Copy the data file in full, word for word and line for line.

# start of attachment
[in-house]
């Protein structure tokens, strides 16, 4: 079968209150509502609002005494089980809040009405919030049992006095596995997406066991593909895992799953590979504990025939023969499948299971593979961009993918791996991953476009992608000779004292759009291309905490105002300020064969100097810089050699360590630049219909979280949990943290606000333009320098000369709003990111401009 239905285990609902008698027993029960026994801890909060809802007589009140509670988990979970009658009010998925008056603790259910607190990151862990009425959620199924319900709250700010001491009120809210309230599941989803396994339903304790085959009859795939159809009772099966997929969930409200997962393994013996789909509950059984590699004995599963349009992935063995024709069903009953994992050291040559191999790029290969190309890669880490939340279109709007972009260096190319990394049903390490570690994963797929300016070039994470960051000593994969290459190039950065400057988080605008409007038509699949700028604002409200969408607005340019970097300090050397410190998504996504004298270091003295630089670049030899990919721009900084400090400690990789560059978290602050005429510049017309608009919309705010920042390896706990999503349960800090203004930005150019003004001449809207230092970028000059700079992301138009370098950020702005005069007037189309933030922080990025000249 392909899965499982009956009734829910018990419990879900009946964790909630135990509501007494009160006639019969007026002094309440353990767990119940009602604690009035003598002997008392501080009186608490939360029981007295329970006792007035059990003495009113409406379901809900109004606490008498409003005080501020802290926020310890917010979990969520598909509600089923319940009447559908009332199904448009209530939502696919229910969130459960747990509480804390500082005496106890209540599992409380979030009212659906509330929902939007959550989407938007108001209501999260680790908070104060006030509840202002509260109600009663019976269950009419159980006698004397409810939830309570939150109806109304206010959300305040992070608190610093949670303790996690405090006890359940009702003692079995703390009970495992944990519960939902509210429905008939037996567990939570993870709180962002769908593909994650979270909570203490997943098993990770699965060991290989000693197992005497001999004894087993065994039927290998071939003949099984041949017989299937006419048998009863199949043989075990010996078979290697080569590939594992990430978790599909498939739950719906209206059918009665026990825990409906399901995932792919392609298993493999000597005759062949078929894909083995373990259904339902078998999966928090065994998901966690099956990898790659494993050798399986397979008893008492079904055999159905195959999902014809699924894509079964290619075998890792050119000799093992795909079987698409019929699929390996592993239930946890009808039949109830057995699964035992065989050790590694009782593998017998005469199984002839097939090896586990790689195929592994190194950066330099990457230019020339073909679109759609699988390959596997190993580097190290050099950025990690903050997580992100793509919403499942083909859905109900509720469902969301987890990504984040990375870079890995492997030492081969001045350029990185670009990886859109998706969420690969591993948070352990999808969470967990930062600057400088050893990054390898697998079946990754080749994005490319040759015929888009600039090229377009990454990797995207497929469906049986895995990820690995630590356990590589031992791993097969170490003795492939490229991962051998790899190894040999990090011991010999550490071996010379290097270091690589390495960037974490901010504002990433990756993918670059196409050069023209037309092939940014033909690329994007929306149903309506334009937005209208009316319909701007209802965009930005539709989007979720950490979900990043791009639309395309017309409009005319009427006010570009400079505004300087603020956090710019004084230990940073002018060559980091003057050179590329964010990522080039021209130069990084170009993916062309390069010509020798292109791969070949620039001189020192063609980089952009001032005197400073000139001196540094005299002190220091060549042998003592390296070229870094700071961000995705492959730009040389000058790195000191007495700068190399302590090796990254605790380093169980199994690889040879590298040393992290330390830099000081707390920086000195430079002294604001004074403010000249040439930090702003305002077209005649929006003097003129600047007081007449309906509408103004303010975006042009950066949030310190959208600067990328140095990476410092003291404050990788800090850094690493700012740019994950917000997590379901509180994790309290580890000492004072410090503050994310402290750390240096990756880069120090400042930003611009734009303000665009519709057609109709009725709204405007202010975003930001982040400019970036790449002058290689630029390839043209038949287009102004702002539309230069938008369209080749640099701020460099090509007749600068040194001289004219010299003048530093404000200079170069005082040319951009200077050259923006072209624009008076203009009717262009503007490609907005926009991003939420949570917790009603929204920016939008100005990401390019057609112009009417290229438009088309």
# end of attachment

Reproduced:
[in-house]
């Protein structure tokens, strides 16, 4: 079968209150509502609002005494089980809040009405919030049992006095596995997406066991593909895992799953590979504990025939023969499948299971593979961009993918791996991953476009992608000779004292759009291309905490105002300020064969100097810089050699360590630049219909979280949990943290606000333009320098000369709003990111401009 239905285990609902008698027993029960026994801890909060809802007589009140509670988990979970009658009010998925008056603790259910607190990151862990009425959620199924319900709250700010001491009120809210309230599941989803396994339903304790085959009859795939159809009772099966997929969930409200997962393994013996789909509950059984590699004995599963349009992935063995024709069903009953994992050291040559191999790029290969190309890669880490939340279109709007972009260096190319990394049903390490570690994963797929300016070039994470960051000593994969290459190039950065400057988080605008409007038509699949700028604002409200969408607005340019970097300090050397410190998504996504004298270091003295630089670049030899990919721009900084400090400690990789560059978290602050005429510049017309608009919309705010920042390896706990999503349960800090203004930005150019003004001449809207230092970028000059700079992301138009370098950020702005005069007037189309933030922080990025000249 392909899965499982009956009734829910018990419990879900009946964790909630135990509501007494009160006639019969007026002094309440353990767990119940009602604690009035003598002997008392501080009186608490939360029981007295329970006792007035059990003495009113409406379901809900109004606490008498409003005080501020802290926020310890917010979990969520598909509600089923319940009447559908009332199904448009209530939502696919229910969130459960747990509480804390500082005496106890209540599992409380979030009212659906509330929902939007959550989407938007108001209501999260680790908070104060006030509840202002509260109600009663019976269950009419159980006698004397409810939830309570939150109806109304206010959300305040992070608190610093949670303790996690405090006890359940009702003692079995703390009970495992944990519960939902509210429905008939037996567990939570993870709180962002769908593909994650979270909570203490997943098993990770699965060991290989000693197992005497001999004894087993065994039927290998071939003949099984041949017989299937006419048998009863199949043989075990010996078979290697080569590939594992990430978790599909498939739950719906209206059918009665026990825990409906399901995932792919392609298993493999000597005759062949078929894909083995373990259904339902078998999966928090065994998901966690099956990898790659494993050798399986397979008893008492079904055999159905195959999902014809699924894509079964290619075998890792050119000799093992795909079987698409019929699929390996592993239930946890009808039949109830057995699964035992065989050790590694009782593998017998005469199984002839097939090896586990790689195929592994190194950066330099990457230019020339073909679109759609699988390959596997190993580097190290050099950025990690903050997580992100793509919403499942083909859905109900509720469902969301987890990504984040990375870079890995492997030492081969001045350029990185670009990886859109998706969420690969591993948070352990999808969470967990930062600057400088050893990054390898697998079946990754080749994005490319040759015929888009600039090229377009990454990797995207497929469906049986895995990820690995630590356990590589031992791993097969170490003795492939490229991962051998790899190894040999990090011991010999550490071996010379290097270091690589390495960037974490901010504002990433990756993918670059196409050069023209037309092939940014033909690329994007929306149903309506334009937005209208009316319909701007209802965009930005539709989007979720950490979900990043791009639309395309017309409009005319009427006010570009400079505004300087603020956090710019004084230990940073002018060559980091003057050179590329964010990522080039021209130069990084170009993916062309390069010509020798292109791969070949620039001189020192063609980089952009001032005197400073000139001196540094005299002190220091060549042998003592390296070229870094700071961000995705492959730009040389000058790195000191007495700068190399302590090796990254605790380093169980199994690889040879590298040393992290330390830099000081707390920086000195430079002294604001004074403010000249040439930090702003305002077209005649929006003097003129600047007081007449309906509408103004303010975006042009950066949030310190959208600067990328140095990476410092003291404050990788800090850094690493700012740019994950917000997590379901509180994790309290580890000492004072410090503050994310402290750390240096990756880069120090400042930003611009734009303000665009519709057609109709009725709204405007202010975003930001982040400019970036790449002058290689630029390839043209038949287009102004702002539309230069938008369209080749640099701020460099090509007749600068040194001289004219010299003048530093404000200079170069005082040319951009200077050259923006072209624009008076203009009717262009503007490609907005926009991003939420949570917790009603929204920016939008100005990401390019057609112009009417290229438009088309």